Resident must be able to develop and maintain a willingness to learn from experience to improve the system or processes of care.
Resident must be able to use information technology or other available methodologies to access and manage information, support patient care decisions, and enhance both patient and physician education.
D. Interpersonal and Communication Skills
Residents are expected to demonstrate interpersonal and communication skills that enable them to establish and maintain professional relationships with patients, families, and other members of the health care team.
Residents will be expected to interact with patients and family members in a respectful manner that also allows them to obtain detailed comprehensive accounts of the patient’s presentation.
Resident must be able to maintain comprehensive, timely, and legible medical records.
Residents are expected to demonstrate behaviors that reflect a commitment to continuous professional development, ethical practice methods, an understanding and sensitivity to diversity, and a responsible attitude toward their patients, their profession, and society.
Resident must be able to demonstrate respect, compassion, integrity, and altruism in relationships with patients, families, and colleagues.
Resident must be able to demonstrate sensitivity and responsiveness to the gender, age, culture, religion, sexual preference, socioeconomic status, beliefs, behaviors and disabilities of patients and professional colleagues.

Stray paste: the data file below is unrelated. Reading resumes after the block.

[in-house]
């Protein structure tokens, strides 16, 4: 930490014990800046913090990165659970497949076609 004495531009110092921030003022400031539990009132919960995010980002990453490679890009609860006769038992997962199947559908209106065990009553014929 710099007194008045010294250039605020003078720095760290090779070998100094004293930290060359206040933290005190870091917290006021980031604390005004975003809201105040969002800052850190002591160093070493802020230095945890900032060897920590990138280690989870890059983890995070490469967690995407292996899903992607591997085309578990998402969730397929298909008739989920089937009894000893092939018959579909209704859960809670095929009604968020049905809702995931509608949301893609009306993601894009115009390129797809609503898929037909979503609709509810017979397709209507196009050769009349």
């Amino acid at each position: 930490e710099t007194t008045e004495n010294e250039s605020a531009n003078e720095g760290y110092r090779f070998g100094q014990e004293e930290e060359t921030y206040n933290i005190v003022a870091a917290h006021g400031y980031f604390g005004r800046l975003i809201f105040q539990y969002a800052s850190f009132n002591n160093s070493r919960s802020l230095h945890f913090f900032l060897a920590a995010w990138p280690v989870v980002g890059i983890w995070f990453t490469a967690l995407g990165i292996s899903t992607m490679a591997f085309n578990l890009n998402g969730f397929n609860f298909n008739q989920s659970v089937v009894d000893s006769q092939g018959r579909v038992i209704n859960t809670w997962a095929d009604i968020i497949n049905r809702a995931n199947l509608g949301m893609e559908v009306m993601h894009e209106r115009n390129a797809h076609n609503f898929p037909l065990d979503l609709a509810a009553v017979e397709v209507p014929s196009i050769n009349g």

Resident must be able to adhere to principles of confidentiality, scientific/academic integrity, and informed consent.
Resident must be able to recognize and identify deficiencies in peer performance.
F. Systems-Based Practice
Residents are expected to demonstrate both an understanding of the contexts and systems in which neurointensive care is provided, and the ability to apply this knowledge to improve and optimize patient care.
Resident must be able to understand, access, and utilize the resources, providers, and systems necessary to provide optimal care.
Resident must be able to understand the limitations and opportunities inherent in various practice types and delivery systems, and develop strategies to optimize care for the individual patient.
Resident must be able to collaborate with other members of the health care team to assist patients in dealing effectively with complex systems and to improve systemic processes of care.